Breeding has a HUGE influence on all of this, though. Good breed choices though!!

Timex
Oct. 6, 2011, 08:19 PM
Look at the individual in front of you, not the 'breed' (or registry the papers come from). The different bloodlines can be very different in movement, build, temperment, etc. I had a flaky SF, a couple nice, but not terribly talented Oldies, and a Holst (out of a TB mare) that tried to kill me. My newest project? An OTTB that I used to gallop that likes to jump around like a Mexican jumping bean. ;)

Pcostx
Oct. 6, 2011, 08:31 PM
If I were you, I wouldn't search by breed, I'd search by age/height/price/level of training, etc. and go from there.

Unless you are purchasing a mare or a stallion for breeding, or a prospect for resale, I wouldn't worry about what registry the horse was in, or even if the horse was registered.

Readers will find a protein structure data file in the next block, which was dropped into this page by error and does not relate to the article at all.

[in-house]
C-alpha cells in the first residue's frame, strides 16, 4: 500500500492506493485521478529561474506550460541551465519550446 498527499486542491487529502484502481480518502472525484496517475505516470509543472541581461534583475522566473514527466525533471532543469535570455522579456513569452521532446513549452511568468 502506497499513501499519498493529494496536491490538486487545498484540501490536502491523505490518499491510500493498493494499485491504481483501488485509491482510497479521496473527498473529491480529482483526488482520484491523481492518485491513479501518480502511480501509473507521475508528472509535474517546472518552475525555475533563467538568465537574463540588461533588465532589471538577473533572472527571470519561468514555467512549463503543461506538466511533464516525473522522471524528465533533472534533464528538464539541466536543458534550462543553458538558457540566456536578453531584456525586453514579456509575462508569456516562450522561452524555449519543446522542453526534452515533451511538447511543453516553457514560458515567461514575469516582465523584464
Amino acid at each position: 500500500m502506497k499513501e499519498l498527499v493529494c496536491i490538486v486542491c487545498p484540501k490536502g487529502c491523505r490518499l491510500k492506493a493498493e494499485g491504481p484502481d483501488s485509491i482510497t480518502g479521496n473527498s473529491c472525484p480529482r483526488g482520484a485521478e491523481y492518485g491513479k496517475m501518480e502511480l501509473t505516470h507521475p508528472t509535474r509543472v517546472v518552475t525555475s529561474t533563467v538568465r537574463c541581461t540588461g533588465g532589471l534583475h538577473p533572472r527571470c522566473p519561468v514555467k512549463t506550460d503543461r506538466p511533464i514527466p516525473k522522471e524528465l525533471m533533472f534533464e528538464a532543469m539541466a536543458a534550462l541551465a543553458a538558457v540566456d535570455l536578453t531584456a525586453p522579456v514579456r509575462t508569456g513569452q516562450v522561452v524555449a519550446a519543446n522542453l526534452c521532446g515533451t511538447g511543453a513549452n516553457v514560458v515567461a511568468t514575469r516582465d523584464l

There are awesome horses in every registry and there are awesome horses that are grade.

Good luck!

ACP
Oct. 6, 2011, 08:44 PM
There are some reasons to look at pedigree. You want 'train-ability' in any horse, no matter the breed. You also want it in the sire, dam and full/half siblings. If you want to move up the ladder, you need bloodlines who have shown there.

Kyzteke
Oct. 6, 2011, 08:45 PM
Frankly, I think it is less about registry and more about pedigree.



This. In all major registries save Holstein & the Trakheners, most of the same lines are used, especially in dressage and GP jumping.

Holsteiners are not really known as successful GP horses; I know them more as GP jumpers.